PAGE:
Take a well-ordered set X = {Xj |i e I}. Order X** by induction on the lengths of the words (u) and (v):

(i) When |((u)(v))| = 2 put (u) = Xi > (v) = Xj if and only if i > j.

(ii) When |((u)(v))| > 2 put (u) > (v) if and only if one of the following holds:

(a) |(u)| > |(v)|;

(b) if |(u)| = |(v)| with (u) = ({ui)(u2)) and (v) = ((v1)(v2)) then (u1) > (v1) or (u1) = (v1) and (u2) > (v2).

We now quote the definition of good words (see [198]) by induction on length:

(1) x is a good word for any x e X;

(2) a non-associative word ((v)(w)) is called a good word if

(a) both (v) and (w) are good words and

(b) if (v) = ((v1)(v2)) then (v2) < (w).

Denote (u) by [u] whenever (u) is a good word.

Denote by W the set of all good words in the alphabet X and by RS(X> the free right-symmetric algebra over a field k generated by X. Then W forms a linear basis of RS(X>, see [198]. Kozybaev et al. [141] proved that the deg-lex ordering on W is monomial.

Given a set S c RS(X> of monic polynomials and s e S, an S-word (u)s is called a normal S-word whenever (u)s = (asb) is a good word.

Take f, g e S, [w] e W, and a, b e X *. Then there are two kinds of compositions.

(i) If f = [agb] then (f, g)f = f - [agb] is called the inclusion composition.

(ii) If (f [w]) is not good then f ■ [w] is called the right multiplication composition.

Theorem 41 ([35], the CD-lemma for pre-Lie algebras) Consider a nonempty set S c RS(X> of monic polynomials and the ordering < defined above. The following statements are equivalent:

(i) The set S is a Grobner-Shirshov basis in RS(X>.

(ii) If f e Id(S) then f = [asb] for some s e S and a, b e X*, where [asb] is a normal S-word.

(iii) ThesetIrr(S) = {[u] e W|[u] = [asb] a, b e X*, s e S and [asb] is a normal S-word} is a linear basis of the algebra RS( X |S> = RS( X >/Id(S).

As an application, we have a GS basis for the universal enveloping pre-Lie algebra of a Lie algebra.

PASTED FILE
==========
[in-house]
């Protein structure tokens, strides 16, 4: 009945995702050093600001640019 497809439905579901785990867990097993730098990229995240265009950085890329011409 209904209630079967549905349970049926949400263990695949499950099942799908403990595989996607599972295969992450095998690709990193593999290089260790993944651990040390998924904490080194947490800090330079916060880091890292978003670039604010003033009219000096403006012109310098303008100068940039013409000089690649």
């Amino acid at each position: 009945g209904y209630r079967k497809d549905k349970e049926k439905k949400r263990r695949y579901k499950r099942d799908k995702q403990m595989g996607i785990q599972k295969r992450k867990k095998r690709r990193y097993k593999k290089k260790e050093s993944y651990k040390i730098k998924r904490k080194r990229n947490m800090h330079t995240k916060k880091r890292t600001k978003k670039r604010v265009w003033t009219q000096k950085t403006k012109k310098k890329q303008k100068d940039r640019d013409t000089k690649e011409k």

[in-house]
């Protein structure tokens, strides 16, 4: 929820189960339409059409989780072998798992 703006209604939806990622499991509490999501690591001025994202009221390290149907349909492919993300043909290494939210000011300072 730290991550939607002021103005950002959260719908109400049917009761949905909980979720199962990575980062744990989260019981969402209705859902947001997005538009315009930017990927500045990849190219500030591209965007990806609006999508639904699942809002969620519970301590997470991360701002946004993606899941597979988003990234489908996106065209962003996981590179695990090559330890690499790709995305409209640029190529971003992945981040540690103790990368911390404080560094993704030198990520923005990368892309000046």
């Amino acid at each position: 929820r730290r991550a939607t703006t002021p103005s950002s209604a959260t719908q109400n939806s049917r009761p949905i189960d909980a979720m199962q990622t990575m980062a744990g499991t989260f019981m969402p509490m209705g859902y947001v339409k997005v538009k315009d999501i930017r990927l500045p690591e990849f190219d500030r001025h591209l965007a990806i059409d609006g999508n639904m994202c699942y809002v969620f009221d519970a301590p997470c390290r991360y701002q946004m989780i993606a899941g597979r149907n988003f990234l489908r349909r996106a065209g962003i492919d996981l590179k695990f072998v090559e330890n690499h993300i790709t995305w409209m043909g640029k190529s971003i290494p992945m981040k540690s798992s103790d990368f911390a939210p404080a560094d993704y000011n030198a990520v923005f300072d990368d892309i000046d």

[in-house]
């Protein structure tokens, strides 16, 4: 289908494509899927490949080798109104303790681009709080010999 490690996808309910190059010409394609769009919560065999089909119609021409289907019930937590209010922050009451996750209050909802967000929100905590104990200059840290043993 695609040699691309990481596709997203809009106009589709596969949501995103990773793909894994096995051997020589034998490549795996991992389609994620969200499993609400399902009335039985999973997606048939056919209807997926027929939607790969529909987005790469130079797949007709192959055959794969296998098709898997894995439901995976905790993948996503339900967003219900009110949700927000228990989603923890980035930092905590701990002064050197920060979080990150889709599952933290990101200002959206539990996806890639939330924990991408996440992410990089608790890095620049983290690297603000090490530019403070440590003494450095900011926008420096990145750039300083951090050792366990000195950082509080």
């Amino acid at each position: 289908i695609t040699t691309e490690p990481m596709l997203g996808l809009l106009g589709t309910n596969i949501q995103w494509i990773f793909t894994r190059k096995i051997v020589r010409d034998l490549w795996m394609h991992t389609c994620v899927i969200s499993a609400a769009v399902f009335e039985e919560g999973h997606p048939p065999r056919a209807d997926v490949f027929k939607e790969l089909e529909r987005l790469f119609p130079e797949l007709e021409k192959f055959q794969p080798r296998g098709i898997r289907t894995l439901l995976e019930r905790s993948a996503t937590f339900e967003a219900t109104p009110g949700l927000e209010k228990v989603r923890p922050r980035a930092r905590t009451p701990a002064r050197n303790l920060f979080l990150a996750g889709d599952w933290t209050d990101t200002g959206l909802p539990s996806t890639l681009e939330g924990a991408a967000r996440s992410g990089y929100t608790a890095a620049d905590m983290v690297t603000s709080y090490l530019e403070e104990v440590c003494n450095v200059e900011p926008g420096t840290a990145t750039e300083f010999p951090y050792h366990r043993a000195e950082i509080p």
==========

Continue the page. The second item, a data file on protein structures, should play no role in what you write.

Theorem 42 ([35]) Consider a Lie algebra (L, [ ]) with a well-ordered linear basis X = {| i e I}. Write [eiej] = Xm a^jem with am e k. Denote am em by {eiej}. Denote by

U(L) = RS({e;}i| eiej - ejei = {e*ej}, i, j e I> the universal enveloping pre-Lie algebra of L. The set

S = {fij = eiej - ejei - {eiej}, i, j e I and i > j} is a Grobner-Shirshov basis in RS(X>.

Theorems 41 and 42 directly imply the following PBW theorem for Lie algebras and pre-Lie algebras.

Corollary 19 (Segal [198]) A Lie algebra L embeds into its universal enveloping pre-Lie algebra U(L) as a subalgebra of U(L)(-).

Recently the CD-lemmas mentioned above and other combinatorial methods yielded many applications: for groups of Novikov-Boone type [119-121] (see also [16,17,77,118], for Coxeter groups [58,150], for center-by-metabelian Lie algebras [214], for free metanilpotent Lie algebras, Lie algebras and associative algebras [112,168,215,216], for Poisson algebras [159], for quantum Lie algebras and related problems [132,135], for PBW-bases [131,134,158], for extensions of groups and associative algebras [73,74], for (color) Lie (p)-superalgebras [9,48,91,92,105107,169,227,228], for Hecke algebras and Specht modules [125], for representations of Ariki-Koike algebras [126], for the linear algebraic approach to GS bases [127], for HNN groups [87], for certain one-relator groups [88], for embeddings of algebras [39,83], for free partially commutative Lie algebras [84,181], for quantum groups of type Dn, E6, and G2 [174,189,221,222], for calculations of homogeneous GS bases [145], for Picard groups, Weyl groups, and Bruck-Reilly extensions of semigroups [7,128-130,139], for Akivis algebras and pre-Lie algebras [79], for free Sabinin algebras [93].

Following Dotsenko and Khoroshkin ([98], Proposition 3), linear bases for a symmetric operad and a shuffle operad are the same provided both of them are defined by the same generators and defining relations. It means that we need CD-lemma for shuffle operads only (and we define a GS basis for a symmetric operad as a GS basis of the corresponding shuffle operad).